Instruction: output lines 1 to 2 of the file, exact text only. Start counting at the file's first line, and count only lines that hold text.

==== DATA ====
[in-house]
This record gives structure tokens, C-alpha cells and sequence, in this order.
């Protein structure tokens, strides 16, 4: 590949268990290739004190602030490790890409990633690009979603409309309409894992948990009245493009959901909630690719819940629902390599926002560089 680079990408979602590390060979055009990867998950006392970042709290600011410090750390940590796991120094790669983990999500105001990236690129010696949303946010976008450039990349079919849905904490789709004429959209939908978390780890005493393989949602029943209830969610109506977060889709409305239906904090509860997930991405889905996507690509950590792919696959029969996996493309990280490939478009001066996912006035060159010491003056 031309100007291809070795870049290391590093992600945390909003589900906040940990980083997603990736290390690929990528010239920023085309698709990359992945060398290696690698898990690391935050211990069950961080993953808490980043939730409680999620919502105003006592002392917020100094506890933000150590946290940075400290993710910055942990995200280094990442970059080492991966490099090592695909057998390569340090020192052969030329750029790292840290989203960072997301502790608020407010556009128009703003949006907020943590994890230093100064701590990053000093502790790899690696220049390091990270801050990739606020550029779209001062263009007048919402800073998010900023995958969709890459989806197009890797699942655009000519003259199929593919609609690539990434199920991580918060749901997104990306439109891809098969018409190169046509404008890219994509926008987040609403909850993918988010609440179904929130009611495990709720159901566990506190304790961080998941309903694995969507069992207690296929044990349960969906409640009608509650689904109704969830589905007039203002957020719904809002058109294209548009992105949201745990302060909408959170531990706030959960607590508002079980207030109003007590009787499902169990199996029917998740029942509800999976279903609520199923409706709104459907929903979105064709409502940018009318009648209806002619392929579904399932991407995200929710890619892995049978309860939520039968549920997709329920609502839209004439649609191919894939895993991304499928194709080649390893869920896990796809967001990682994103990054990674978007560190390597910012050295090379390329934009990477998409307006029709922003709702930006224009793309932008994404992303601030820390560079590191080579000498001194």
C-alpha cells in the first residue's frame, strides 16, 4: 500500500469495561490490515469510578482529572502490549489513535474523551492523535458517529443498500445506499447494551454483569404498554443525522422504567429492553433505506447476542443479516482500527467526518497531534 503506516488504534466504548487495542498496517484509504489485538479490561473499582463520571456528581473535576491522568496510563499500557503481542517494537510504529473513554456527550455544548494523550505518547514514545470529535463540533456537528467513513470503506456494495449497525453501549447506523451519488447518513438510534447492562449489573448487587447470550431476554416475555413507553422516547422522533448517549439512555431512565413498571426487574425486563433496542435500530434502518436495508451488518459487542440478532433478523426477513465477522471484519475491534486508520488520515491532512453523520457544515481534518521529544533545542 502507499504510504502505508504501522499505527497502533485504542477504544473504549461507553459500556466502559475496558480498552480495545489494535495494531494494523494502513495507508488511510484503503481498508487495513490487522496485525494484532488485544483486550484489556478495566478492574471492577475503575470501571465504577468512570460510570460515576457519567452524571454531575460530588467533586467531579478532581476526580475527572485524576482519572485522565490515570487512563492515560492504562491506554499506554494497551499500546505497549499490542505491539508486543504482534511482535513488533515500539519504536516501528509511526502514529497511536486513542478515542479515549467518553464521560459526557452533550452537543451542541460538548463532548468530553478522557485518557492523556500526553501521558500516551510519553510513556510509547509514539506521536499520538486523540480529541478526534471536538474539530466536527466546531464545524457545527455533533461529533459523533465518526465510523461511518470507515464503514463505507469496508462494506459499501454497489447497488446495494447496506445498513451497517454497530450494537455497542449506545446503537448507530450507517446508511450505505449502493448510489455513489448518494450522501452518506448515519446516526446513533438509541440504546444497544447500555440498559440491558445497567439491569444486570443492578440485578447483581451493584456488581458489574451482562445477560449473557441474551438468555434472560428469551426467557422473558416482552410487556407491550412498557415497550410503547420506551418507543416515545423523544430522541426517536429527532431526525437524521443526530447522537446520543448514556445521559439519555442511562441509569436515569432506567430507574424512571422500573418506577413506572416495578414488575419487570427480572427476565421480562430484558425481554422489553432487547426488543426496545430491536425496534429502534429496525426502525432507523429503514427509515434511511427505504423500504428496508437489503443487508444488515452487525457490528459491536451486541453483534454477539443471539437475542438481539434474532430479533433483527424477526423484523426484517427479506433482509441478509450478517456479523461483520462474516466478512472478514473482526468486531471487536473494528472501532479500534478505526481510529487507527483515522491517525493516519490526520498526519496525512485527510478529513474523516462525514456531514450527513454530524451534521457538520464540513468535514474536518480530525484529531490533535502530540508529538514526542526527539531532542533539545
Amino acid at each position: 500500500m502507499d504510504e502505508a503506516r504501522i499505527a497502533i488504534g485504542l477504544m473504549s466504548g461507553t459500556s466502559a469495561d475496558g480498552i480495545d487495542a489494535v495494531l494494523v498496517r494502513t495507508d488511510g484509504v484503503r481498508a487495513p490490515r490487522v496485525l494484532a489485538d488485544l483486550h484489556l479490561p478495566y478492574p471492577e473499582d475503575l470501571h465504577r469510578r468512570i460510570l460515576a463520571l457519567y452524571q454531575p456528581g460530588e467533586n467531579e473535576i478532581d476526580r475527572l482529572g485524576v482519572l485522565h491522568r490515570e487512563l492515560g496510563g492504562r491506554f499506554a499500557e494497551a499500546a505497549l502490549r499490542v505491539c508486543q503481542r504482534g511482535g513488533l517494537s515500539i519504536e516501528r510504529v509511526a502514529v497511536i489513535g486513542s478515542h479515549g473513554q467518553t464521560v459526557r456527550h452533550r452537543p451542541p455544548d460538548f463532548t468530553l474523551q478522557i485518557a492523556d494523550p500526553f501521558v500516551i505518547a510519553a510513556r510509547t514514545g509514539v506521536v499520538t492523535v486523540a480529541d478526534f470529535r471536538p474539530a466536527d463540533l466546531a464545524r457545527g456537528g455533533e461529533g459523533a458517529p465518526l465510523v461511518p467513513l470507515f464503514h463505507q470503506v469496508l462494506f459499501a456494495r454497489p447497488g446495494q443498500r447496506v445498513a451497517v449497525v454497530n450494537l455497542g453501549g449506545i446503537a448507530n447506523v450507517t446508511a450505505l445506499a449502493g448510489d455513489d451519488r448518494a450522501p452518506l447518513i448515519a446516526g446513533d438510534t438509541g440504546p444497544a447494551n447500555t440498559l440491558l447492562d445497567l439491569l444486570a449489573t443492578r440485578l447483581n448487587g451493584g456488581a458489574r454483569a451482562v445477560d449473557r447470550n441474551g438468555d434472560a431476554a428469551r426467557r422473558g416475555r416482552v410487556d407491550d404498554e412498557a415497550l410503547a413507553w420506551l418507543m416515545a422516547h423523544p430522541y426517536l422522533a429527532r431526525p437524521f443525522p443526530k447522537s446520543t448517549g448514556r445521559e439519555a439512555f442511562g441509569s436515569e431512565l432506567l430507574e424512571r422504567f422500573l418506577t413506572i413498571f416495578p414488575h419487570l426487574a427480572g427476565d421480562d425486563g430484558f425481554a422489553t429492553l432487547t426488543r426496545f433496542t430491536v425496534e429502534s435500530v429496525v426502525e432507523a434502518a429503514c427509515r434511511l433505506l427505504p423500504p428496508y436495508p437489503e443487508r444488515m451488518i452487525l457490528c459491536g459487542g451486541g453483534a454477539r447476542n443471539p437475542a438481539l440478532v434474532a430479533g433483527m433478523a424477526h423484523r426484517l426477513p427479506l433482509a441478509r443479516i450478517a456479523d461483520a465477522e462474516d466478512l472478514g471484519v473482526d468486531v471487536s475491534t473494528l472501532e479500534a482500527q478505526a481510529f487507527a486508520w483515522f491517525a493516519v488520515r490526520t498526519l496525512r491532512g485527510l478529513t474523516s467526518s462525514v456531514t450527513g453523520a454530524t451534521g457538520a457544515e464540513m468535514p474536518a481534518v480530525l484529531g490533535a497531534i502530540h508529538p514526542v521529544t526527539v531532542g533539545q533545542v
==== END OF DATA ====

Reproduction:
[in-house]
This record gives structure tokens, C-alpha cells and sequence, in this order.